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General Atomics Aeronautical Systems, Inc. (GA‑ASI) has carried out a key flight of its SkyGuardian Remotely Piloted Aircraft (RPA).

The flight, on 3rd April 2020, formed part of a joint flight demonstration with NASA.

The aircraft took off from GA-ASI’s Gray Butte Flight Operations Facility near Palmdale, California.

From there, it flew through the National Airspace System (NAS) in Southern California towards Yuma, Arizona.

It was operated by a remote pilot based at Gray Butte.

To provide situational awareness of air traffic, it used the GA-ASI-developed Detect and Avoid System (DAAS).

Long running partnership

“Our work with NASA is opening the eyes of regulators to the safety and utility of unmanned aircraft systems in the performance of certain tasks for public and commercial good,” said Linden Blue, CEO of GA-ASI.

GA-ASI and NASA have worked collaboratively since 2014 to prove the safety of flying large Unmanned Aircraft Systems (UAS) in the NAS.

GA-ASI was selected to participate in NASA’s Systems Integration and Operationalisation (SIO) activity.

This includes flight demonstrations focusing on different types of UAS and their respective flight environments.

“NASA’s goal to help accelerate routine UAS operations into the national airspace has moved one step closer with this successful flight demo, said Mauricio Rivas.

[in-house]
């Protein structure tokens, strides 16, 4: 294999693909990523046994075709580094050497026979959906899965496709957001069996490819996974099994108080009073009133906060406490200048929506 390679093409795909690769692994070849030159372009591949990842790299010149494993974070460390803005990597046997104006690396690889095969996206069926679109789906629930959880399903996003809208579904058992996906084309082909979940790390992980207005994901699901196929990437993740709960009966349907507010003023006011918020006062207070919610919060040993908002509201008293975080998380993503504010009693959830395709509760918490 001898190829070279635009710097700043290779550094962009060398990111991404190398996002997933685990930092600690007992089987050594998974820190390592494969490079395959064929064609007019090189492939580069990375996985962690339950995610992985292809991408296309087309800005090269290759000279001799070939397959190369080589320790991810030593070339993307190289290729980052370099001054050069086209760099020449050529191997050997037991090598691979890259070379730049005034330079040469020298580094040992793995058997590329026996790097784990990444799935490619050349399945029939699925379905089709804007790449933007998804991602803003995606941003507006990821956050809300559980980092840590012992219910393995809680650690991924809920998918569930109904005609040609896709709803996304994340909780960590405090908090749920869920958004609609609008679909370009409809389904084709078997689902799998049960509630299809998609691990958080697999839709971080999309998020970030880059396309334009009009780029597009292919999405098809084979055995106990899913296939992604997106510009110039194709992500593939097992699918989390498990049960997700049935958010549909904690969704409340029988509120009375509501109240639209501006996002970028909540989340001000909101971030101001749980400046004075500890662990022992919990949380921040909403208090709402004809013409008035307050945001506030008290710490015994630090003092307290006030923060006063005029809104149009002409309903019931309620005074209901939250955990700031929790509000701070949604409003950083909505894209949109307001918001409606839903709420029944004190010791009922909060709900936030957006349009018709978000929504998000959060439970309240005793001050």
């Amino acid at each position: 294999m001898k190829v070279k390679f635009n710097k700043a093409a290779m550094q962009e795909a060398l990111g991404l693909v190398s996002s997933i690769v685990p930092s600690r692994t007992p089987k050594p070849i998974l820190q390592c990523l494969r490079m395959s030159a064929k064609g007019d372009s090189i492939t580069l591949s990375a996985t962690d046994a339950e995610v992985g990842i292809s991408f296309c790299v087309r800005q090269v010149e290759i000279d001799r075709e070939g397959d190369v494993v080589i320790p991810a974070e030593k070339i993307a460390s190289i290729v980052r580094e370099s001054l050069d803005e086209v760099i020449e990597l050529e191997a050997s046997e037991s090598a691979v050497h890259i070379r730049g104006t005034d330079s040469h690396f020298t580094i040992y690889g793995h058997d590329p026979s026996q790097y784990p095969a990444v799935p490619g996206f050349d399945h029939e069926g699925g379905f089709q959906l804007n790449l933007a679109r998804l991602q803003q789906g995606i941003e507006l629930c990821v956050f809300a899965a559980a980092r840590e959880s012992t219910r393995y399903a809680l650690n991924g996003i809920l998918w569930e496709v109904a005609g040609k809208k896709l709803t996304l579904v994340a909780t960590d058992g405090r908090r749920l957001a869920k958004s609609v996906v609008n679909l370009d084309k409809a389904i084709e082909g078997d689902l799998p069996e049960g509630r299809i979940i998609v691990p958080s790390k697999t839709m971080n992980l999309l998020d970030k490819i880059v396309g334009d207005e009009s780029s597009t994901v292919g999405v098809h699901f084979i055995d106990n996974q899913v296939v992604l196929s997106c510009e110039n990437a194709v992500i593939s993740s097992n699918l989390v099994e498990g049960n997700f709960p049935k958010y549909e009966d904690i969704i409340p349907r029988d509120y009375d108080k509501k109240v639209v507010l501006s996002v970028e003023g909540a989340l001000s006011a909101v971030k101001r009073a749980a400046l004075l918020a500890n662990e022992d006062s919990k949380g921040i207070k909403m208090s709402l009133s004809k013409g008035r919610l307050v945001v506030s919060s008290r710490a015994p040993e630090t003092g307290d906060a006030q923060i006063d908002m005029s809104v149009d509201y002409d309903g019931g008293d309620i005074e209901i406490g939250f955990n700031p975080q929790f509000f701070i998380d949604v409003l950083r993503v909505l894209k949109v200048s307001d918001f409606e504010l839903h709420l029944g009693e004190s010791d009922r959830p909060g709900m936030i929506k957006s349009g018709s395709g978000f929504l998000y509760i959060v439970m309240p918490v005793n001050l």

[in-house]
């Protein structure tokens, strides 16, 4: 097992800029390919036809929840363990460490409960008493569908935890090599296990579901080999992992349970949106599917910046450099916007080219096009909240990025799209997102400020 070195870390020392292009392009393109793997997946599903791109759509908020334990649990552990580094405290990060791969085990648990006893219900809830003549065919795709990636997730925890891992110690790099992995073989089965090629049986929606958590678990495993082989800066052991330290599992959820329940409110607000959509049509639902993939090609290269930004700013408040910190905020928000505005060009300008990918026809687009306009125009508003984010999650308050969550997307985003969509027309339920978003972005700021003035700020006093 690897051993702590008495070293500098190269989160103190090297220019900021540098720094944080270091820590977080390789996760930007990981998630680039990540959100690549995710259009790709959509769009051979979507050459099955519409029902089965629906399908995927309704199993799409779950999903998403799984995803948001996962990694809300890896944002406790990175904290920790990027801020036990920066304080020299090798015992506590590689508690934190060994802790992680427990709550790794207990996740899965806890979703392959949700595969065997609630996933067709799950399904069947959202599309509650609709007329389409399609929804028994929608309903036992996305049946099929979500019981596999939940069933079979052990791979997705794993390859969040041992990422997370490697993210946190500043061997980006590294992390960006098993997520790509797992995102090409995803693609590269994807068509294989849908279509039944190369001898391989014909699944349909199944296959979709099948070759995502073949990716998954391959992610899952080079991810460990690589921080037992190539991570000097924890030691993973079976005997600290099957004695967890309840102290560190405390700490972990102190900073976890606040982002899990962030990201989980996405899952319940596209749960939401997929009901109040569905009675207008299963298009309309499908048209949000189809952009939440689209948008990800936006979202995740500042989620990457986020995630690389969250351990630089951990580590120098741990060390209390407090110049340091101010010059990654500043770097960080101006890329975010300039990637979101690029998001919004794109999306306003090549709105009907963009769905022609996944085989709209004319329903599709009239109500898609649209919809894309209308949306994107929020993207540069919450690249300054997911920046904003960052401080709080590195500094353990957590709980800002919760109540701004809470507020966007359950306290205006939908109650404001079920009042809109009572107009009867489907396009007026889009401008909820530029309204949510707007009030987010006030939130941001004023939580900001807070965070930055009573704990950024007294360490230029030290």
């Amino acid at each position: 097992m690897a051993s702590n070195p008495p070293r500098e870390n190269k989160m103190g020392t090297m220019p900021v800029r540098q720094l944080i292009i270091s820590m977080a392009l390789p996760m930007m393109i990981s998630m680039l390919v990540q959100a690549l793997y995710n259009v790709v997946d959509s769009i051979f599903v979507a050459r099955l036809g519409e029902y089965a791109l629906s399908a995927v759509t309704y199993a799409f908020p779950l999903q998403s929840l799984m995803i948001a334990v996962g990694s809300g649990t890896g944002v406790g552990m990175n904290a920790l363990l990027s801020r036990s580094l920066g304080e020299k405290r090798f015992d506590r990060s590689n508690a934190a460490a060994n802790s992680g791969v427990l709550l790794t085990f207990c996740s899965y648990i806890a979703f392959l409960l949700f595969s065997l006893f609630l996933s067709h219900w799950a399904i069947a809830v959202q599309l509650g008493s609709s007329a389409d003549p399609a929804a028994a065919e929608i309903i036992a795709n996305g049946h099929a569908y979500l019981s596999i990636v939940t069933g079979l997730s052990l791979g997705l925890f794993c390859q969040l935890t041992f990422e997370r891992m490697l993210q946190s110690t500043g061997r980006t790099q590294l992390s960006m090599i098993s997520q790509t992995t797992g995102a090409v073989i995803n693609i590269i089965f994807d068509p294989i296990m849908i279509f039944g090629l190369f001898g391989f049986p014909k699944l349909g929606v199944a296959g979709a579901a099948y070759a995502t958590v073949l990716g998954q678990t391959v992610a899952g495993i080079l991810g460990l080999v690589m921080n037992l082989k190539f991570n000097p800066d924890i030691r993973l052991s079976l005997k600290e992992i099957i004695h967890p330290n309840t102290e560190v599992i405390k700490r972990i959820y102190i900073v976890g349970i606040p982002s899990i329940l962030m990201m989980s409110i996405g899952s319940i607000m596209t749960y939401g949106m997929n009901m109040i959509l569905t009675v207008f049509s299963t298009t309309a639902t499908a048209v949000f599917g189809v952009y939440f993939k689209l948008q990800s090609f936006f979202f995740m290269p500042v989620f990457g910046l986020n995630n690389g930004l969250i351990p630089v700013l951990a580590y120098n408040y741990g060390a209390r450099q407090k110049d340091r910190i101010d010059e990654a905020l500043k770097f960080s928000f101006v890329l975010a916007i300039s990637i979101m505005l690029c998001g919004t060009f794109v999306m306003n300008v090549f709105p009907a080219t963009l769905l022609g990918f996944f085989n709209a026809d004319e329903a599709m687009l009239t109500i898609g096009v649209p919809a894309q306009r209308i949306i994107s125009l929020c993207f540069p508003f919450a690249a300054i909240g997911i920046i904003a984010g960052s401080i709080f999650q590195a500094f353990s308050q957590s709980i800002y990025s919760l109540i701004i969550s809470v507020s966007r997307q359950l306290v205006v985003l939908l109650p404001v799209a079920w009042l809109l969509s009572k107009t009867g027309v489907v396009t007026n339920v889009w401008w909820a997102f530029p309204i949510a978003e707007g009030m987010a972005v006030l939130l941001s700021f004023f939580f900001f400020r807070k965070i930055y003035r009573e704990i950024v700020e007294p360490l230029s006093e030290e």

Rivas is UAS integration in the NAS project manager at NASA’s Armstrong Flight Research Center.

“Our efforts with General Atomics and our other SIO industry partners will help commercial UAS move closer towards certification,” he added.

The DAAS includes a Traffic Alert and Collision Avoidance System (TCAS II).

This is used in manned aircraft that fly in civil airspace.

It also has an air-to-air, ‘Due Regard’ Radar to provide detection and tracking capability of any nearby aircraft which may not have active transponders.

Using the DAAS, the remote pilot was able to ‘see’ and navigate around airborne traffic like an airborne pilot.


GA-ASI demonstrated ways in which SkyGuardian can be used for a variety of commercial and public services applications, using its onboard sensors.

Services featured in the demo included inspections of:

  • hundreds of miles of rail and power lines
  • communication and canal infrastructure
  • agriculture monitoring and topological surveys
  • wildfire and flood monitoring.

“Our aircraft have already played important roles during crisis management events such as wildfire containment, Blue said.

“Our airborne sensors can see through thick smoke, enabling us to inform ground personnel about the locations of fire lines so they can deploy resources efficiently.”

“The SIO demonstration highlighted how the aircraft can be used for many other civilian and commercial missions,” he added.

GA-ASI’s technology partners for the demonstration include Honeywell (supplying the TCAS II for the DAAS), and Collins Aerospace for the Command and Non-Payload Communications (CNPC) datalink radios.

The latter is part of the Command and Control data-links system.

Sky Guardian is a next generation derivative of the MQ-9 Certifiable Predator B RPA.

An armed derivative has been selected to fulfil the UK’s ‘Protector’ armed RPA requirement.

It has also been selected by Australia and Belgium.

The type has also been marketed as the ‘Sea Guardian’ for land-based maritime security applications.

Jack Richardson